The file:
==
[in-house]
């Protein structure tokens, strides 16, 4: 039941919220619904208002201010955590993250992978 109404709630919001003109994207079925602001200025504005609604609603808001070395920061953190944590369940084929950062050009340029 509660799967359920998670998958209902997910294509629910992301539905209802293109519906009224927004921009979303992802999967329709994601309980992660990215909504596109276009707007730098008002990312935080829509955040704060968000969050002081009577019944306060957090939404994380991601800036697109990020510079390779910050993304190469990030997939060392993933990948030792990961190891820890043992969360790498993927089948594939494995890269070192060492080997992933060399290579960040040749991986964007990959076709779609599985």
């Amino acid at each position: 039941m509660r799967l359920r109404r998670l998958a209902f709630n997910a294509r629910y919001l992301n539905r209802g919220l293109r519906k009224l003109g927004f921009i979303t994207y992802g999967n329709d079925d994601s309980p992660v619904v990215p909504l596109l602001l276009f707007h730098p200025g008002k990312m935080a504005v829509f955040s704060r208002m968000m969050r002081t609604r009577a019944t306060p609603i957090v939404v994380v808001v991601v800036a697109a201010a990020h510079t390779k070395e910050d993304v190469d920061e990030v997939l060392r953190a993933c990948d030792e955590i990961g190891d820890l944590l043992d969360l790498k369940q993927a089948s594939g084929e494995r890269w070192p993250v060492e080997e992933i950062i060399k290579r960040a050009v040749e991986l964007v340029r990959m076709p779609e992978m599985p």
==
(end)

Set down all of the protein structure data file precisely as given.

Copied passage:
[in-house]
């Protein structure tokens, strides 16, 4: 039941919220619904208002201010955590993250992978 109404709630919001003109994207079925602001200025504005609604609603808001070395920061953190944590369940084929950062050009340029 509660799967359920998670998958209902997910294509629910992301539905209802293109519906009224927004921009979303992802999967329709994601309980992660990215909504596109276009707007730098008002990312935080829509955040704060968000969050002081009577019944306060957090939404994380991601800036697109990020510079390779910050993304190469990030997939060392993933990948030792990961190891820890043992969360790498993927089948594939494995890269070192060492080997992933060399290579960040040749991986964007990959076709779609599985």
């Amino acid at each position: 039941m509660r799967l359920r109404r998670l998958a209902f709630n997910a294509r629910y919001l992301n539905r209802g919220l293109r519906k009224l003109g927004f921009i979303t994207y992802g999967n329709d079925d994601s309980p992660v619904v990215p909504l596109l602001l276009f707007h730098p200025g008002k990312m935080a504005v829509f955040s704060r208002m968000m969050r002081t609604r009577a019944t306060p609603i957090v939404v994380v808001v991601v800036a697109a201010a990020h510079t390779k070395e910050d993304v190469d920061e990030v997939l060392r953190a993933c990948d030792e955590i990961g190891d820890l944590l043992d969360l790498k369940q993927a089948s594939g084929e494995r890269w070192p993250v060492e080997e992933i950062i060399k290579r960040a050009v040749e991986l964007v340029r990959m076709p779609e992978m599985p």